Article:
I was at WOMADelaide last weekend, interviewing a few artists for upcoming episodes of Fat Planet. Over 500 different acts – featuring musicians from 30 countries – were represented at the festival, delivering sounds from disparate places such as Ghana, Syria, Cameroon, Iceland and China.
Photo: Jojo Abot at WOMADelaide
The wonderful Amanda Kaye had a wonderful idea to create a series of imaginary albums, culled from the creative wellspring of Blue Mountains writers and artists and exhibited at the exquisite Platform Gallery at Katoomba.
“These imaginary albums are the missed opportunities, the albums we wish existed. They are the uncanny cultural signifiers of our collective vinyl-addled fancies,” says Amanda. “Each imaginary album begins with the writer, who crafts the story of the work. Sometimes using a real artist and sometimes inventing musos from the ground up, the writer invents the tracks and the back-story, before passing the creative baton to the graphic designer or artist, who designs the cover art. The work you’ll see in the gallery will be the album covers and sleeve notes developed from this process”.
I’m thrilled that Amanda asked me to contribute, and my imaginary album, “Three Phase Peace” by Yoko Ono, Delia Derbyshire and Else Marie Pade, has been wrenched into visual reality by painter Ben Tankard. See his stunning cover art (featured above) and my accompanying sleeve notes at the exhibition, which opens this Friday and runs until 9 April 2018. Find out more about the exhibition at imaginaryalbums.rocks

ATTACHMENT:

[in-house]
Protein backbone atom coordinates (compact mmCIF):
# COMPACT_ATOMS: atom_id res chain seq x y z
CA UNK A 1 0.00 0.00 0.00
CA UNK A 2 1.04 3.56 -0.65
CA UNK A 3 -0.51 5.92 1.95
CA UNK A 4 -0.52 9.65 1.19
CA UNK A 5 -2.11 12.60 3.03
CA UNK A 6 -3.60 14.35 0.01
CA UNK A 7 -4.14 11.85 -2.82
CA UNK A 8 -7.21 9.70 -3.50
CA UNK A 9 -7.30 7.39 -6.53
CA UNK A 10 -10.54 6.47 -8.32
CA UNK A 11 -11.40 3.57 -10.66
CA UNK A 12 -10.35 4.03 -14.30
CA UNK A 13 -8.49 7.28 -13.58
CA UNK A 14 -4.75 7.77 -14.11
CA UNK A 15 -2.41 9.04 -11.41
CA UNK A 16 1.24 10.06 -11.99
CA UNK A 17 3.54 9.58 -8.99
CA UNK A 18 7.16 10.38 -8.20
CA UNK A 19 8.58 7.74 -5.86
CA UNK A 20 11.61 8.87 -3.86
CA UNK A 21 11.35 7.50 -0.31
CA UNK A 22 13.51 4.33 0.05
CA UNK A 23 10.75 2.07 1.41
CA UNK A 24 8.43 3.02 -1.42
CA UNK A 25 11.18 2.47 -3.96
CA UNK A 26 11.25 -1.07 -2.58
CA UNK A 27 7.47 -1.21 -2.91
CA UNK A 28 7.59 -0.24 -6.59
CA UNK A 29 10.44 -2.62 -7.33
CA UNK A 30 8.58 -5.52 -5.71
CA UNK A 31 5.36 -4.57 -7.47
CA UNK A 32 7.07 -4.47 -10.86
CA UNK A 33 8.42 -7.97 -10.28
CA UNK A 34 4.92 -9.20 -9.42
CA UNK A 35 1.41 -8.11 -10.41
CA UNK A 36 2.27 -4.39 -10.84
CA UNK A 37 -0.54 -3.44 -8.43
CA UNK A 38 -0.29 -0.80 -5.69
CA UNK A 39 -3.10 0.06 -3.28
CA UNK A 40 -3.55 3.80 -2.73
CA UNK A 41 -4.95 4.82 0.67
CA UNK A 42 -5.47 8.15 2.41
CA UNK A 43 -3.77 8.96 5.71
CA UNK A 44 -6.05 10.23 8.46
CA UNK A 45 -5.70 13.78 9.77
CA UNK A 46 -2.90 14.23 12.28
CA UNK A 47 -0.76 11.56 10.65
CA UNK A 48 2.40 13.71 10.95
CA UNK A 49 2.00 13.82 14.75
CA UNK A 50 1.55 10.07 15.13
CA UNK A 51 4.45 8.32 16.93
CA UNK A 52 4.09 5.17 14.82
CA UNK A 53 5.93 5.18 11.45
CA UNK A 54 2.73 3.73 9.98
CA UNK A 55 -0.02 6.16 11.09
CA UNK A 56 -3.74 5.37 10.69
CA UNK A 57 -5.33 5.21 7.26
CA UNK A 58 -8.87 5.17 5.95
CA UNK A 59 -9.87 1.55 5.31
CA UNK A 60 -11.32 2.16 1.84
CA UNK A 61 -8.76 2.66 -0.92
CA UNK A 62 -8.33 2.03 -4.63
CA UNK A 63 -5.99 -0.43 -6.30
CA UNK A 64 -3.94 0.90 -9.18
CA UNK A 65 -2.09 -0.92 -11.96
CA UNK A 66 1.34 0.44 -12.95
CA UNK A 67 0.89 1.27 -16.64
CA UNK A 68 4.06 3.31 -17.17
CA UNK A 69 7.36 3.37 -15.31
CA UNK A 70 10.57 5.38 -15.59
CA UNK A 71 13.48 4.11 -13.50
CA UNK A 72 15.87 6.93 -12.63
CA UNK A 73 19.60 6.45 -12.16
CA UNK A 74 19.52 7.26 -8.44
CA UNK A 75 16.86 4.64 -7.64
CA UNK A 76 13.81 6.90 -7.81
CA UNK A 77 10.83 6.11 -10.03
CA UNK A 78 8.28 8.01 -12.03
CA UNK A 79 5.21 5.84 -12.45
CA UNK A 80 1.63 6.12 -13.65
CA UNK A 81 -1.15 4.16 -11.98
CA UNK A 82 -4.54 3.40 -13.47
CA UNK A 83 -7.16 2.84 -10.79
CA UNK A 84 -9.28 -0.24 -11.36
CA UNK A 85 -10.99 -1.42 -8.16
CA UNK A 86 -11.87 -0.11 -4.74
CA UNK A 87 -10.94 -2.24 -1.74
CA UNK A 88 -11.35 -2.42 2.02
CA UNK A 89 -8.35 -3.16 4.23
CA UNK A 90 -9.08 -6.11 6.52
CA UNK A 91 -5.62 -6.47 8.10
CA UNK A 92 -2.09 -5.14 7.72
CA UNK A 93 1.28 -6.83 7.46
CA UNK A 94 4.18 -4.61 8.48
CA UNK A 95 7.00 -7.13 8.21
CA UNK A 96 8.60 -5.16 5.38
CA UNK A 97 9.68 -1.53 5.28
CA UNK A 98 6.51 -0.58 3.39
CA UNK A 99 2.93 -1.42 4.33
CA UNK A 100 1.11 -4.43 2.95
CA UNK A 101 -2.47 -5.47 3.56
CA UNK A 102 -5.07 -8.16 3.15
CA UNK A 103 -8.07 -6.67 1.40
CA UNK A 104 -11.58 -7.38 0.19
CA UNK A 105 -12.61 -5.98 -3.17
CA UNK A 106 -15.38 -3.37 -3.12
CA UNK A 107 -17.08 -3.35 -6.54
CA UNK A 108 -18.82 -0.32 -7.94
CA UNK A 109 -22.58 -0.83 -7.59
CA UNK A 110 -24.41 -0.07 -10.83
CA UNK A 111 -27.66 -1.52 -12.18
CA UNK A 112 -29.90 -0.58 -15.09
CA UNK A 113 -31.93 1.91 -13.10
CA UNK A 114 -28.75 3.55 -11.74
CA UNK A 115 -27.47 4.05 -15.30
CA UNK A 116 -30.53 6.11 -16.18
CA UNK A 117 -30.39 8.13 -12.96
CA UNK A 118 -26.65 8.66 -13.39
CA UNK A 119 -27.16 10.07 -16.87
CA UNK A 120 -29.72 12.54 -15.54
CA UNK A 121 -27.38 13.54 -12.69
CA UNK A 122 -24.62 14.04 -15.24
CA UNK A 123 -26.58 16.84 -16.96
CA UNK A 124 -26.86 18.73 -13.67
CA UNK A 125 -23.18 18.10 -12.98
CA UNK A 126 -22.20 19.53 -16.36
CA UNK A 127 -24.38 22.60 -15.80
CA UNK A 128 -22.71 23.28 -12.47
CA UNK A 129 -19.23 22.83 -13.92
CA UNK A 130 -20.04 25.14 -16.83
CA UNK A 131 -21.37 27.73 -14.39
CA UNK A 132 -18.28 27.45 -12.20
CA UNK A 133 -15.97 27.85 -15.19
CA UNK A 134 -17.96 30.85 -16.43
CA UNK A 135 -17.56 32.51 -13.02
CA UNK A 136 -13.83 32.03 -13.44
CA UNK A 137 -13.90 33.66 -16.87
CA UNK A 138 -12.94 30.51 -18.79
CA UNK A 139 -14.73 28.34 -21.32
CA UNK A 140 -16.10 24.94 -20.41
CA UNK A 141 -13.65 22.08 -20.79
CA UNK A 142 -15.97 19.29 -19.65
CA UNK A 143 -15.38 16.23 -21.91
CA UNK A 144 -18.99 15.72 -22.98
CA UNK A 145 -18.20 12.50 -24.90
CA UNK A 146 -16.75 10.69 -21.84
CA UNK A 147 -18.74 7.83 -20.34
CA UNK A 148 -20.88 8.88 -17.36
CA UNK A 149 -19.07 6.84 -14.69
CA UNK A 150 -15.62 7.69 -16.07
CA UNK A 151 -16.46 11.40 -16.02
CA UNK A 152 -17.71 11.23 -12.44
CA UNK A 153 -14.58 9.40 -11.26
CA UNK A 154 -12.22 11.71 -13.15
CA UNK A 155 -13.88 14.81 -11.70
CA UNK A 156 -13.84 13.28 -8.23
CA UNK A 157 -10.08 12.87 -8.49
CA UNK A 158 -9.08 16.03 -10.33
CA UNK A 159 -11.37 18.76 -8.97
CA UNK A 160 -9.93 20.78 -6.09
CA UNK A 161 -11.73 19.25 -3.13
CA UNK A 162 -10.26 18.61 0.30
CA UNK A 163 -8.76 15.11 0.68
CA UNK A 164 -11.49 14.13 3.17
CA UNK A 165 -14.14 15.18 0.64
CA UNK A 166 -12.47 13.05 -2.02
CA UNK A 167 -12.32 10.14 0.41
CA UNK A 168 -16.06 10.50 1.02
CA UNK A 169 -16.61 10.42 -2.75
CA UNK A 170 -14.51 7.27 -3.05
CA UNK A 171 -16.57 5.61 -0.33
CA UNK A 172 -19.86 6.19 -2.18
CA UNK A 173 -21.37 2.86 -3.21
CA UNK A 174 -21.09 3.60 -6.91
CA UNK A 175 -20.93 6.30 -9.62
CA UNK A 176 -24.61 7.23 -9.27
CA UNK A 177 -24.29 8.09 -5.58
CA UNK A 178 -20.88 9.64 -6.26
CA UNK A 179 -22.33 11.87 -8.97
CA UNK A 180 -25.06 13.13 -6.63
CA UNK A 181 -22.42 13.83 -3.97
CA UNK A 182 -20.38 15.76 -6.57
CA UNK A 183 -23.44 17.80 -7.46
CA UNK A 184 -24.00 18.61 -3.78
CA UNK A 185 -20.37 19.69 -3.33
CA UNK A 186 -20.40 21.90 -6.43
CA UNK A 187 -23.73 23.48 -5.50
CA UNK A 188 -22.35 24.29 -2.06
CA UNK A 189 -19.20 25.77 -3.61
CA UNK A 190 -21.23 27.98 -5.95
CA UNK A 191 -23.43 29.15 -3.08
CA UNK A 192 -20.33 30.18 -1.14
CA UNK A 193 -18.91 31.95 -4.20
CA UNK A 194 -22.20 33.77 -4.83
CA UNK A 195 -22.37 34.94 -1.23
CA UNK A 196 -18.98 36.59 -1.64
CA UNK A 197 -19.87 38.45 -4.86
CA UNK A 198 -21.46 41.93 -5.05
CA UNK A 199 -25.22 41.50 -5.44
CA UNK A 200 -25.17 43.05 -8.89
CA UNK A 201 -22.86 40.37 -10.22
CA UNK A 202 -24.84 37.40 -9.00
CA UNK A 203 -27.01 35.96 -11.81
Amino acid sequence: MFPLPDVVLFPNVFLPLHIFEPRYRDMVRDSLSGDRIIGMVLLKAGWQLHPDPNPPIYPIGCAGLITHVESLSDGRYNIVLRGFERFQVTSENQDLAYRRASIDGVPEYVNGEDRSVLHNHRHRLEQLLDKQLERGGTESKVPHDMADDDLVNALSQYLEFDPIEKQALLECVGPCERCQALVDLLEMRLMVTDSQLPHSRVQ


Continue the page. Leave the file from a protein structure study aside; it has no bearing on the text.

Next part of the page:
As one of the artists anointed by David Lynch to provide music for the recent #TwinPeaks series, Johnny Jewel wrote a number of works for the score and played with his band Chromatics in two episodes. He also runs the Italians Do It Better label, home to similar strains of cinematic electronics, slow-mo disco and records full of aching electro love songs. I think you can tell I’m a fan. Just as Twin Peaks S3 was described as ‘mainlining pure Lynch’, this record is 100% pure Johnny Jewel, bringing his full bag of tricks to bear on a pulsing electronic soundtrack to an imaginary film. Continue reading “NEW MUSIC. Johnny Jewel ‘Digital Rain’”
‘Nightclubbing’ is this week’s Classic Album on Double J and I’m using it as a jumping off point to play a couple of other Grace Jones tracks on this week’s Fat Planet. The album was one of three that Grace recorded between 1980 and 1982 with the studio band The Compass Point All Stars, led by Sly & Robbie. Between this record, ‘Warm Leatherette’ and ‘Living My Life’, Grace delivers exquisite takes on post-punk and electro pop songs of the era, including covers of Iggy Pop, The Pretenders, Roxy Music, Smokey Robinson, Joy Division and Gary Numan. Continue reading “BACK CATALOGUE. Grace Jones ‘Nightclubbing’”
Jóhann Jóhannsson’s solo album ‘Orphee’ was one of my most played records last year; a beautiful suite of works that soundtracked quiet moments at home; contemplative moments staring out of train windows, and moments of much-needed respite on cross-city excursions. It’s heartbreaking to hear of his passing, as he was an artist with so much more to give; although actively making music for 15 years, he was clearly in the middle of an incredible creative stride. Continue reading “BACK CATALOGUE. Jóhann Jóhannsson ‘Orphee’”